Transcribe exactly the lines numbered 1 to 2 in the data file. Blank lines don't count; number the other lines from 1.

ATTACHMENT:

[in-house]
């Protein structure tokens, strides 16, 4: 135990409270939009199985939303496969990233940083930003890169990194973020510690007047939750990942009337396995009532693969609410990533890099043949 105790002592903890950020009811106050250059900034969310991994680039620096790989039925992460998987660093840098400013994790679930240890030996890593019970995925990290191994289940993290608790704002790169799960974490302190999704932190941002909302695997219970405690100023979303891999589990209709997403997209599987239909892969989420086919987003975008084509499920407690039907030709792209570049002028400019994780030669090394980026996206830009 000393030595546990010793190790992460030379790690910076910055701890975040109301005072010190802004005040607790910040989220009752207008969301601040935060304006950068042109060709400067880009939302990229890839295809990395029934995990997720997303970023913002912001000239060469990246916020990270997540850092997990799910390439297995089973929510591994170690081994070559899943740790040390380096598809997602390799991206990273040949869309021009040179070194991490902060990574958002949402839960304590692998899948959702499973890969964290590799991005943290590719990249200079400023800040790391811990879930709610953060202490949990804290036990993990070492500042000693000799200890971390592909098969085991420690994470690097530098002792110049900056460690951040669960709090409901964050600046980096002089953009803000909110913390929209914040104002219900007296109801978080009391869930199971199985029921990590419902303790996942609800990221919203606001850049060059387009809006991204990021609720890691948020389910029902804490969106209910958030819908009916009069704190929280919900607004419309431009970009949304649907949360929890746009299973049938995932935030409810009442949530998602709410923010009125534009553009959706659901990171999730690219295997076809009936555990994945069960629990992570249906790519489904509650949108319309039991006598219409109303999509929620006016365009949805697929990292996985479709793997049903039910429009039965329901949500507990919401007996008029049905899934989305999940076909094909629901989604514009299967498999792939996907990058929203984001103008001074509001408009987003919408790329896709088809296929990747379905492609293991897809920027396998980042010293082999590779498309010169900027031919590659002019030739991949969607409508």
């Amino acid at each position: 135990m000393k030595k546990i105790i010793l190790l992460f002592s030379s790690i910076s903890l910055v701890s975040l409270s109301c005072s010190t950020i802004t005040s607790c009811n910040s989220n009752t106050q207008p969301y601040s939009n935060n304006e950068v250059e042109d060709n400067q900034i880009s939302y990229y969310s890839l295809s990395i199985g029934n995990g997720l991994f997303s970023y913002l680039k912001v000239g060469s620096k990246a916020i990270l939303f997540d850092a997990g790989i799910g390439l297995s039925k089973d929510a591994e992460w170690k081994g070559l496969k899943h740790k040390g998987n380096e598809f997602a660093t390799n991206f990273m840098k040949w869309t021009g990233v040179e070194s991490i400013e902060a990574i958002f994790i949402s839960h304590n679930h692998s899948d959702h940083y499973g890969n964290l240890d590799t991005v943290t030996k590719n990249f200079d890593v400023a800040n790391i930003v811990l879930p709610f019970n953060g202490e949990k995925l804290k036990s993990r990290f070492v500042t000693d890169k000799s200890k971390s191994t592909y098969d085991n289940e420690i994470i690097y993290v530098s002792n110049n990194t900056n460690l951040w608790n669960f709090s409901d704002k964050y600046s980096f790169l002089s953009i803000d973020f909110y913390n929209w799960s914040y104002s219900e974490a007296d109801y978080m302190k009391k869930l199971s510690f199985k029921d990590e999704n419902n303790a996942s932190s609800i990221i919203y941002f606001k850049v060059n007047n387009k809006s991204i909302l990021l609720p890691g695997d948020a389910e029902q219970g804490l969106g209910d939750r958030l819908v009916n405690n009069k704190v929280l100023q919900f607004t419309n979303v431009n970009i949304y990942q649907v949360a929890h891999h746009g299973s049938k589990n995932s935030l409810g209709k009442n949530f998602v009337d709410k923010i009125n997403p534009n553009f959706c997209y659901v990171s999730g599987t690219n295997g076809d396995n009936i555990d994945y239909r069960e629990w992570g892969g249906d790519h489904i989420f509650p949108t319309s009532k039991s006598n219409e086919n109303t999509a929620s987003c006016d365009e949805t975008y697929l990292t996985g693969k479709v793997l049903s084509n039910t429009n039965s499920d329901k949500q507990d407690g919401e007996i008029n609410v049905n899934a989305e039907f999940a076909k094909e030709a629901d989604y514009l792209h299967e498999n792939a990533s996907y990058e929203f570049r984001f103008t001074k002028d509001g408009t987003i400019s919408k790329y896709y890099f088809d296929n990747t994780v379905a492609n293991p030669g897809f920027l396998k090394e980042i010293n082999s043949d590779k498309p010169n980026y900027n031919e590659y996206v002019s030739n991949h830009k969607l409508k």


[in-house]
């Protein structure tokens, strides 16, 4: 135990409270939009199985939303496969990233940083930003890169990194973020510690007047939750990942009337396995009532693969609410990533890099043949 105790002592903890950020009811106050250059900034969310991994680039620096790989039925992460998987660093840098400013994790679930240890030996890593019970995925990290191994289940993290608790704002790169799960974490302190999704932190941002909302695997219970405690100023979303891999589990209709997403997209599987239909892969989420086919987003975008084509499920407690039907030709792209570049002028400019994780030669090394980026996206830009 000393030595546990010793190790992460030379790690910076910055701890975040109301005072010190802004005040607790910040989220009752207008969301601040935060304006950068042109060709400067880009939302990229890839295809990395029934995990997720997303970023913002912001000239060469990246916020990270997540850092997990799910390439297995089973929510591994170690081994070559899943740790040390380096598809997602390799991206990273040949869309021009040179070194991490902060990574958002949402839960304590692998899948959702499973890969964290590799991005943290590719990249200079400023800040790391811990879930709610953060202490949990804290036990993990070492500042000693000799200890971390592909098969085991420690994470690097530098002792110049900056460690951040669960709090409901964050600046980096002089953009803000909110913390929209914040104002219900007296109801978080009391869930199971199985029921990590419902303790996942609800990221919203606001850049060059387009809006991204990021609720890691948020389910029902804490969106209910958030819908009916009069704190929280919900607004419309431009970009949304649907949360929890746009299973049938995932935030409810009442949530998602709410923010009125534009553009959706659901990171999730690219295997076809009936555990994945069960629990992570249906790519489904509650949108319309039991006598219409109303999509929620006016365009949805697929990292996985479709793997049903039910429009039965329901949500507990919401007996008029049905899934989305999940076909094909629901989604514009299967498999792939996907990058929203984001103008001074509001408009987003919408790329896709088809296929990747379905492609293991897809920027396998980042010293082999590779498309010169900027031919590659002019030739991949969607409508």